Hyperconvergence is one of the hottest trends in IT infrastructure. Earlier this year, researchers at Gartner predicted, "The market for hyperconverged integrated systems (HCIS) will grow 79 percent to reach almost $2 billion in 2016, propelling it toward mainstream use in the next five years." They added that the market should grow to $5 billion by 2019.
Supporting that forecast, a survey from 451 Research found that among the 32 percent of enterprises planning a major server and storage refresh this year, 86 percent expected to increase their investment in hyperconverged infrastructure.
Given the growing popularity of hyperconvergence, it should come as no surprise that a large number of vendors offer hyperconverged systems. In its Forrester Wave: Hyperconverged Infrastruture (HCI), Q3, 2016 report, Forrester named three pure-play vendors — Nutanix, Pivot3 and Simplivity — as "leaders" in the market. "Strong performers" included big-name IT vendors like Dell EMC, VMware, HPE, Cisco and Huawei, as well as smaller players like Atlantis Computing, HyperGrid (formerly Gridstore) and Stratoscale. And the report noted, "We expect hyperconverged systems to become ubiquitous, fueling a rush to market by all technology vendors."
However, it also cautioned companies to be careful when purchasing hyperconverged systems because of the current marketing hype surrounding the technology. Just because a vendor labels hardware as hyperconverged, that doesn't mean that the product will really deliver all the benefits that organizations are trying to achieve.
As with any emerging technology, there's some disagreement about the definition of hyperconvergence. Gartner defines it as "a platform offering shared compute and storage resources, based on software-defined storage, software-defined compute, commodity hardware and a unified management interface."
Forrester says that true hyperconverged infrastructure has four key characteristics: integrated compute and storage resources, software-defined storage, automatic discovery and configuration, and minimal management outside the hypervisor console.
Most definitions of hyperconvergence agree on a few key points. First, these are commodity systems that have both compute and storage capabilities. Second, hyperconverged systems include an element of software-defined infrastructure, and third, they simplify management.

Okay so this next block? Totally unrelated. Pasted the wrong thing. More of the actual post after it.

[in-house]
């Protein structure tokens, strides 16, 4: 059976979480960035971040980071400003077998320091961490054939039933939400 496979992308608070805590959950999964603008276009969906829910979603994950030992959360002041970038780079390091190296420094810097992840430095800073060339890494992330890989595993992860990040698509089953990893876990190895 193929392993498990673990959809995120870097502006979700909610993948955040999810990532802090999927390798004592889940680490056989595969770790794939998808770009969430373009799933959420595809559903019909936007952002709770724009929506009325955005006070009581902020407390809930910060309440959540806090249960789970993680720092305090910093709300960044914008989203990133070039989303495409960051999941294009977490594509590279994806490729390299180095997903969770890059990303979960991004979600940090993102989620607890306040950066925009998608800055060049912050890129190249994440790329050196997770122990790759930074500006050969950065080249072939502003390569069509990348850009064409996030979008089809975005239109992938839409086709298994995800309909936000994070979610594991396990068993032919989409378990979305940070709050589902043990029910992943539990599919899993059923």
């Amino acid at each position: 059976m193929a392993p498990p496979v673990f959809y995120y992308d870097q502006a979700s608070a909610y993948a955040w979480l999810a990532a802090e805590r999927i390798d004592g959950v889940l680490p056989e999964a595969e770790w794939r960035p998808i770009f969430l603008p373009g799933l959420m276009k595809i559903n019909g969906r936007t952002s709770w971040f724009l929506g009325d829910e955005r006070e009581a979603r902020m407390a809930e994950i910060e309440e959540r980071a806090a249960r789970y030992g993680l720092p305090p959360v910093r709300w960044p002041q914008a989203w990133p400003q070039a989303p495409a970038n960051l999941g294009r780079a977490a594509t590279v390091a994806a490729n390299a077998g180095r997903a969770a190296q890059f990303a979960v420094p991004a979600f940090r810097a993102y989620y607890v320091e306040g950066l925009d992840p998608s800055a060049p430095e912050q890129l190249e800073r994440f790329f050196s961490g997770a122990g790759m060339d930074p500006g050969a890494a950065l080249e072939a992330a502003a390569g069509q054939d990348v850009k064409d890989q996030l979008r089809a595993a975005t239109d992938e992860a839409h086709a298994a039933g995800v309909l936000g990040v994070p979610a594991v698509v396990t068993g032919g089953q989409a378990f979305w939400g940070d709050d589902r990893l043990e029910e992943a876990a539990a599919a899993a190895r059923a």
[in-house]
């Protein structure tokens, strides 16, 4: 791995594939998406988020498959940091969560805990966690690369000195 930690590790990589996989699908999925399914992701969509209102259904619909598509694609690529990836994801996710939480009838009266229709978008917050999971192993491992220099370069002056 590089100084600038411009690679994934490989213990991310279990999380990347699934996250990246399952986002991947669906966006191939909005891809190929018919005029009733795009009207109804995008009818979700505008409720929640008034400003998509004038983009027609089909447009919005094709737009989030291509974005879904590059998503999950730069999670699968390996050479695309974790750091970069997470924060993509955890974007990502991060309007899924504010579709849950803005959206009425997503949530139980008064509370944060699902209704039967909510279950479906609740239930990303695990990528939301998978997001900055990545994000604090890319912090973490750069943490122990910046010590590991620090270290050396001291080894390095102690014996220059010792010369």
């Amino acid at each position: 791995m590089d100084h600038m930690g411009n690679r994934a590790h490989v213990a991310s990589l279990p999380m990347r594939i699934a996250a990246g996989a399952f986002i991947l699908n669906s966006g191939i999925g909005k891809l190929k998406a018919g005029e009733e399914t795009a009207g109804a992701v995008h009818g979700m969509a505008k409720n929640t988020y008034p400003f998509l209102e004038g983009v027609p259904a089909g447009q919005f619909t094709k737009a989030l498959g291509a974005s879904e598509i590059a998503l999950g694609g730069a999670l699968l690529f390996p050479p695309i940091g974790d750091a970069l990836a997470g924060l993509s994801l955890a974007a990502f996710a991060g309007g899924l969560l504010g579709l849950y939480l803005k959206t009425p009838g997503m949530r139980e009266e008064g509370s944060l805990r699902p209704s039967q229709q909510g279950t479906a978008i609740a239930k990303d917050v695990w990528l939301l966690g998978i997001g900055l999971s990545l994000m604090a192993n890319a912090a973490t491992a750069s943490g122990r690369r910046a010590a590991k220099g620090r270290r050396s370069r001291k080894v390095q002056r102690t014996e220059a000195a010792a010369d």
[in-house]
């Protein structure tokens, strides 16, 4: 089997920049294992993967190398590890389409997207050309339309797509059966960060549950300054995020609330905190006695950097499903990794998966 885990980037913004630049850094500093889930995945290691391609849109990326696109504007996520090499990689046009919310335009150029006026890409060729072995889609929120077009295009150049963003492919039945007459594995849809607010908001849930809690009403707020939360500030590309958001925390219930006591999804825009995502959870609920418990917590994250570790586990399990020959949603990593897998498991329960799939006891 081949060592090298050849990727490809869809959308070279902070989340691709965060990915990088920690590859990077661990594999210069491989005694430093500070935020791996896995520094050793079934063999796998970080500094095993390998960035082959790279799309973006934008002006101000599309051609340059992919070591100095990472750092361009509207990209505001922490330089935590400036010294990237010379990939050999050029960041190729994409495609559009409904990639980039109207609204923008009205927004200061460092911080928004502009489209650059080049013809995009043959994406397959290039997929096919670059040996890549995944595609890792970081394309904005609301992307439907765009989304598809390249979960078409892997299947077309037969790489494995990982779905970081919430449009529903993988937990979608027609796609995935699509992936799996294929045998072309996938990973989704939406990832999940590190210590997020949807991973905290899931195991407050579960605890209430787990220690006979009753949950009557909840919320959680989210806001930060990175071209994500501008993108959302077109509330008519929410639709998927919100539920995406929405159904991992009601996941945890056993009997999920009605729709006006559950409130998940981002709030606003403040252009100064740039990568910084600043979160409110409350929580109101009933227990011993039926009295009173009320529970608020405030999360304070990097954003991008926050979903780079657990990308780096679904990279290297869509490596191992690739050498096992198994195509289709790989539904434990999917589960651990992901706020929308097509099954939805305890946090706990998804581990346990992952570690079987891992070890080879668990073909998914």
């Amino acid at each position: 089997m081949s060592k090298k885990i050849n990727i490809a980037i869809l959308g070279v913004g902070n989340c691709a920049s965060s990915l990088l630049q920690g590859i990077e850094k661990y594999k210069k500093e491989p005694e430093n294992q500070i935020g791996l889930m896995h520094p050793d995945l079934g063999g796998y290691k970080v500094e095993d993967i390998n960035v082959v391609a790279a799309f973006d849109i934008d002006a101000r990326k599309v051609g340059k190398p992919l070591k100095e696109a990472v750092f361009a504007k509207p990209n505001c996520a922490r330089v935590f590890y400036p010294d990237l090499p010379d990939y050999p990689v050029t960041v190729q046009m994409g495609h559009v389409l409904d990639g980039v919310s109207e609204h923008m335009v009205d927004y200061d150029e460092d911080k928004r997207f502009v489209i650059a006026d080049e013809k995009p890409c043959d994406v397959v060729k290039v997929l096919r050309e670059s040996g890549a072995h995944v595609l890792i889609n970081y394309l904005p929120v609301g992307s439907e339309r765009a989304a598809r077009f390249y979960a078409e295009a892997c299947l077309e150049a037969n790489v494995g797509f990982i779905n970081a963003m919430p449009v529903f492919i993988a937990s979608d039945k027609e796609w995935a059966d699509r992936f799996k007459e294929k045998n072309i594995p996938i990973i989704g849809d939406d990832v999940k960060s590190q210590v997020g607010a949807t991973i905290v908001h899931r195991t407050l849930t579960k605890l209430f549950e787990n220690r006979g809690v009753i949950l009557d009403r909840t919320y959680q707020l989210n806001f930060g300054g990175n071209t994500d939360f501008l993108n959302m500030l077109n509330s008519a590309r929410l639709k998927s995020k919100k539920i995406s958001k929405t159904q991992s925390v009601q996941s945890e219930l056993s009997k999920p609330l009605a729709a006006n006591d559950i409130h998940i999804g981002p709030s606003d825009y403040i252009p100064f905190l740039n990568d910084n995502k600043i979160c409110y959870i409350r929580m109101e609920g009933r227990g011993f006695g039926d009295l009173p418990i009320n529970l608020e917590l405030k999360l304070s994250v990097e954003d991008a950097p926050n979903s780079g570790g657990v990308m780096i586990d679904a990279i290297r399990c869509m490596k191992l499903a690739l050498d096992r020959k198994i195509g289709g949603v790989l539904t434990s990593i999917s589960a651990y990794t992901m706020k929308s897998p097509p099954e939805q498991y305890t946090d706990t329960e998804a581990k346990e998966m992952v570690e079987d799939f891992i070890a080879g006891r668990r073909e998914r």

This combination of characteristics offers several advantages for organizations.
Vendors that sell hyperconverged systems tout of number of benefits for this style of infrastructure, including the following:
Despite all these benefits, consultants warn that hyperconvergence isn't right for every situation. Customers should be aware that the technology also has some potential drawbacks.
Given these pros and cons for hyperconvergence, the technology makes more sense for some use cases than for others. Hyperconverged infrastructure will likely be a good choice for you if you have one of the following needs:
Virtual desktops— Scale-out workloads like virtual desktop infrastructure (VDI) are ideal for hyperconverged infrastructure. Hyperconverged systems easily scale out as additional users are added, and the software-defined environment is ideal for this sort of virtualization. Analysts say that hyperconverged infrastructure that includes SSDs with built-in deduplication are often particularly beneficial for VDI.
Remote office/branch office (ROBO) — As edge computing becomes more popular, many organizations are deploying hyperconverged systems in ROBO environments. Remote locations often don't have on-site IT staff, so easy-to-deploy and easy-to-manage systems are highly desirable in these settings.
Hybrid cloud – Many large organizations use public cloud computing services for many of their workloads, but because of concerns about compliance, security or other issues, they also need to host some workloads in private clouds in their data centers. Here again, hyperconvergence's agility, scalability and support for virtualization make it a very good fit.
Ultimately, whether or not hyperconvergence is right for your situation is going to depend on a large number of different factors. However, most experts seem to agree that the technology is worth investigating.